When Paul Romer expresses an opinion, it is always worthwhile to listen because it is always well-considered. In an opinion piece in the New York Times, he puts forward a proposal to restore what he terms is the “public commons” of the provision of information in support of democracy. He actually puts forward two linked proposals: one for a target on targeted ads by digital platform companies and a proposal that the tax is progressive (which may be a check on dominance). The latter is interesting but I will just focus on the former here.
Romer opines that it is the ad-based business model that is at the heart of problems of misinformation on Google and Facebook and that we would be better off with a subscription-based model. By taxing ads (or ad revenue), you would cause these platforms to shift towards subscriptions. There are lots of issues here so let me try to disentangle them.
First, what is wrong with the ad-based business model? Romer argues that it encourages content that works as ‘click-bait.’ In other words, it attracts attention in a way that encourages people to see more ads but not in a way that might be more informative — say with deeper exposition and understanding. The point is that attention is limited and we should worry about how people allocate their attention.
But are ads the problem? It is hard to know. Certainly, it is a reasonable supposition that, if you pay for some content, you will intend to pay it more attention. If you buy a book, you probably intend to read it someday. If you subscribe to The Economist, ditto (even if there are ads there). The problem is that the more time you spend on the actual content, the less attention you have to devote to the ads.
That is, of course, just one effect. We can’t just look at subscription models and, say, “see, everyone should consume content that way.” We have to consider the counter-factual. What would the people who do not currently pay for content do, if ad-based models weren’t available? Some may move towards a more ‘informed’ mode. But others — and let’s face it — probably most, would not. Their attention would go elsewhere. Put simply, a starving kid may eat their veggies but they may also go outside the system when you aren’t looking.
Second, Romer focusses on platforms that engage in ad-targeting. This suggests that he doesn’t think the business model is a problem for media that just throws up ads without regard to whether they know the individual characteristics of consumers or not. Ad-targeting tends to allow more revenues to be earned by platforms so by taxing it, you are taking the cream of the crop. But why does it have those more revenues? For advertisers, they are willing to pay more for ads if they know they will actually grab consumer attention. But I suspect — given my analysis above — that it is this aspect that Romer sees as the problem. A successful ad takes away from the consumer looking at deeper content. So it may be a vicious circle.
That said, the reason consumers are paying more attention to those ads is that they are more engaging, useful and about things they want to buy. In other words, they aren’t just wasted stuff you have to sit through on broadcast TV but instead are things you might find more useful. I know that everyone claims they never click on ads. The evidence is that is not true and it certainly isn’t true for me. If I have a choice, I’ll have ads that something thinks might be useful for me. Moreover, my cursory glance at ads these days, compared with the Internet of old, looks far less ad-cluttered than before. This is likely because serving too many ads caused consumers to go elsewhere. The social media of today really has a gentle number of ads. What I don’t know is whether ad-targeting has helped make that happen or not.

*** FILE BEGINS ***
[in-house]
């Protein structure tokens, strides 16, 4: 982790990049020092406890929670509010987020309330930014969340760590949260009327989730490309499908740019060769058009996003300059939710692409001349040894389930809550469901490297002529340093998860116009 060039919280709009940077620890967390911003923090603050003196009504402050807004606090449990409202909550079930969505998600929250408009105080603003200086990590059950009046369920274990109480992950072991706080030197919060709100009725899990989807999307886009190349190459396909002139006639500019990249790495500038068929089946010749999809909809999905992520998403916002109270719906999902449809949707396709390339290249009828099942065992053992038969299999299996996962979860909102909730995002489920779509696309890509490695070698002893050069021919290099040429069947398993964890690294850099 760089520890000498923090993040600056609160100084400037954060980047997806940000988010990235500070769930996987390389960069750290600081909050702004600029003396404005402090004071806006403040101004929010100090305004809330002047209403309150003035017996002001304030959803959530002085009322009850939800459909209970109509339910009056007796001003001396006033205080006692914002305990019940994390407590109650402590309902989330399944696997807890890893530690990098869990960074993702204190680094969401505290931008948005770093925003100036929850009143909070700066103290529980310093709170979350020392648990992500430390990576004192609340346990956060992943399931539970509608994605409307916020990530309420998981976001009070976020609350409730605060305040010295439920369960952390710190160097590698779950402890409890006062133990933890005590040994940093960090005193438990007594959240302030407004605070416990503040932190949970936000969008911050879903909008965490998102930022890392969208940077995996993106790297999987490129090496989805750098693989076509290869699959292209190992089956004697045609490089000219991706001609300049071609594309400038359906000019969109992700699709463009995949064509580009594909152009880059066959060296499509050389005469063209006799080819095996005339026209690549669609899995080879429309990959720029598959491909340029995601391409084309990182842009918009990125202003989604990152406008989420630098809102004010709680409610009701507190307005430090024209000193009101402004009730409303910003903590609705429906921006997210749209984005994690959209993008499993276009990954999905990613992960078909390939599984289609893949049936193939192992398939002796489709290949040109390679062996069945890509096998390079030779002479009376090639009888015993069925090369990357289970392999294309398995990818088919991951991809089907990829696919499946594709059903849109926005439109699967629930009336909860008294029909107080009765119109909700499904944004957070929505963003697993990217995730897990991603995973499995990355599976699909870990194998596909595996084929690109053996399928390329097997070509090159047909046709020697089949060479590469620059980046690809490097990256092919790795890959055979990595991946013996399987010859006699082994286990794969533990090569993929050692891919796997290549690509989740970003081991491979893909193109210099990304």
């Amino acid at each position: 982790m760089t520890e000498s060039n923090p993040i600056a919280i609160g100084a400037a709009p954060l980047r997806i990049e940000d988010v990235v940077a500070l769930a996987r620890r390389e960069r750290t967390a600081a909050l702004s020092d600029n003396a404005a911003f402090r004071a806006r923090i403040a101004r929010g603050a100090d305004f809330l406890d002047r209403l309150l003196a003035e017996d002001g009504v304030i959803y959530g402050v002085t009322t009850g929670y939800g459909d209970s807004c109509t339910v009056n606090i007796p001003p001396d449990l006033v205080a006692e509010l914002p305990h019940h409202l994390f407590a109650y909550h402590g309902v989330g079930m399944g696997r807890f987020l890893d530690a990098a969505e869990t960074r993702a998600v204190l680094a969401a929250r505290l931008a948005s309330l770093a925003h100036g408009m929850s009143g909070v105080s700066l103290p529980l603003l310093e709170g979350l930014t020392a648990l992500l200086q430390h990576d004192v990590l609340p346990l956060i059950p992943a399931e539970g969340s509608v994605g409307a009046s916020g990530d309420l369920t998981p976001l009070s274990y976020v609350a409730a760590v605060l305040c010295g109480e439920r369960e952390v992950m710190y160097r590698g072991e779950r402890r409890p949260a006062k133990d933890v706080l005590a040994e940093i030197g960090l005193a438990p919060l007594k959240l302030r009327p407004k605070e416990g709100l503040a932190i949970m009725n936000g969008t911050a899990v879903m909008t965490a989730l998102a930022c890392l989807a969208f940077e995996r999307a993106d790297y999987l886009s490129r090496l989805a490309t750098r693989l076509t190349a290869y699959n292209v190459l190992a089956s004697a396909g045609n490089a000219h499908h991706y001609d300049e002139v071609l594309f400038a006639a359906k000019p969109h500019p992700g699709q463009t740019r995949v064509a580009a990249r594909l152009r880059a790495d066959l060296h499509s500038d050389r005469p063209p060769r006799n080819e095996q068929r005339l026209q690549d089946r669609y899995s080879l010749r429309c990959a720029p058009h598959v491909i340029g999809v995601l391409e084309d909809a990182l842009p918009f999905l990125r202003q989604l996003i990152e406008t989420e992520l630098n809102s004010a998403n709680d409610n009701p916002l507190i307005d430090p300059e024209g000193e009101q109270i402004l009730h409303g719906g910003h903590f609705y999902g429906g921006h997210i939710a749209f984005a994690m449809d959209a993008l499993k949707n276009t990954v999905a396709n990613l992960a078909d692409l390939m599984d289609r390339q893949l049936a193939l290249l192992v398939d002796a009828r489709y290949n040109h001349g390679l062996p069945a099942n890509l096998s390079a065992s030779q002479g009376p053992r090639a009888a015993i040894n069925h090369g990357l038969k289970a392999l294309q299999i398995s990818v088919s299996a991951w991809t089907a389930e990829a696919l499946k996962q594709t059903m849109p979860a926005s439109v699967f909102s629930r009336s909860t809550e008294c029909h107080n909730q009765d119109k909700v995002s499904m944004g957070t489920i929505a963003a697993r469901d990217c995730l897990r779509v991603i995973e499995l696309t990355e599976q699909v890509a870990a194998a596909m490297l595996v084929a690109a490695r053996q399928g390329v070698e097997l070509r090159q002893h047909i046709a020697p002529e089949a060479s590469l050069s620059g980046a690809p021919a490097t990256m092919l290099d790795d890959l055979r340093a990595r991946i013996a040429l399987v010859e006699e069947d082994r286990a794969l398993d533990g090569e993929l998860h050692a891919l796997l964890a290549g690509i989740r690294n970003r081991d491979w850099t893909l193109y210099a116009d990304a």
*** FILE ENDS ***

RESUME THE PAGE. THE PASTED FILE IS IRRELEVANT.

A tax would divert away from this stuff. What exactly? Ads that take into account individual information before they are served up. In other words, they are not generic. Romer is at pains to consider whether businesses might get around this. He means in terms of paying the tax and argues that if they stop showing ads and don’t pay tax, then great. But is that the only option. Suppose I want to target people in a certain location, who like baseball then I could use ad-targeting, or I could place an ad in the sports section of the local paper/website. Maybe this would encourage more local news but my point is that you can tailor content to attract a certain type of person. It is harder than ad-targeting but it has been done since advertising was invented. And if that is the case, will the tax really be effective?
In the end, we seem to be a long way from being able to properly evaluate a proposal like this. I personally do not have a clear picture as to the effect this would have on digital platforms and the supply of better information. And even if that picture is gained, there is the empirical matter of whether all the likely ducks will line up in a road for this proposal to work. It is an interesting idea but we should read it as a proposal for more research than a proposal for action.
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